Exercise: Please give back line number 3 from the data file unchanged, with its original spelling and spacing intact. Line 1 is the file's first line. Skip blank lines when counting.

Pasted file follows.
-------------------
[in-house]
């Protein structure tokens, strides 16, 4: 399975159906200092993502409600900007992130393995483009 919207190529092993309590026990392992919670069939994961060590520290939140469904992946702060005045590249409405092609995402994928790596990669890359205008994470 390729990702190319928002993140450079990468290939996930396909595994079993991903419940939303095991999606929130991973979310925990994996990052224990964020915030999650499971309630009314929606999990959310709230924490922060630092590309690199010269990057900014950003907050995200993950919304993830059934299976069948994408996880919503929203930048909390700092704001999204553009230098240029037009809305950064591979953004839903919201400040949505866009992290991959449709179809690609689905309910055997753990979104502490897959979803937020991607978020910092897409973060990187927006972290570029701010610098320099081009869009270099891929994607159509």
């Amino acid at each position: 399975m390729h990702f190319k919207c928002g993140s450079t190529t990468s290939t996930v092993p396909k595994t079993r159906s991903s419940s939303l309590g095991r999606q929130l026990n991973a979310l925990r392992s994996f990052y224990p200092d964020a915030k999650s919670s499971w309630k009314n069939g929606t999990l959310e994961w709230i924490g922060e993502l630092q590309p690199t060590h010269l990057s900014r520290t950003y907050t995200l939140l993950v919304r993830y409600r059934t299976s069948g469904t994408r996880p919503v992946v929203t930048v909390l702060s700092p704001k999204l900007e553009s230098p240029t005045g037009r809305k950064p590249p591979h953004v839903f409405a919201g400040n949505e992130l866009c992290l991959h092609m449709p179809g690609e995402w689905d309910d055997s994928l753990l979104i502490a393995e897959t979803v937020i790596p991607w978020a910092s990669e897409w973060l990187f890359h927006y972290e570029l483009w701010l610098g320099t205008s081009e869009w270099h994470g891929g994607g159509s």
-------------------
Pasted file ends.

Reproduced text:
């Amino acid at each position: 399975m390729h990702f190319k919207c928002g993140s450079t190529t990468s290939t996930v092993p396909k595994t079993r159906s991903s419940s939303l309590g095991r999606q929130l026990n991973a979310l925990r392992s994996f990052y224990p200092d964020a915030k999650s919670s499971w309630k009314n069939g929606t999990l959310e994961w709230i924490g922060e993502l630092q590309p690199t060590h010269l990057s900014r520290t950003y907050t995200l939140l993950v919304r993830y409600r059934t299976s069948g469904t994408r996880p919503v992946v929203t930048v909390l702060s700092p704001k999204l900007e553009s230098p240029t005045g037009r809305k950064p590249p591979h953004v839903f409405a919201g400040n949505e992130l866009c992290l991959h092609m449709p179809g690609e995402w689905d309910d055997s994928l753990l979104i502490a393995e897959t979803v937020i790596p991607w978020a910092s990669e897409w973060l990187f890359h927006y972290e570029l483009w701010l610098g320099t205008s081009e869009w270099h994470g891929g994607g159509s």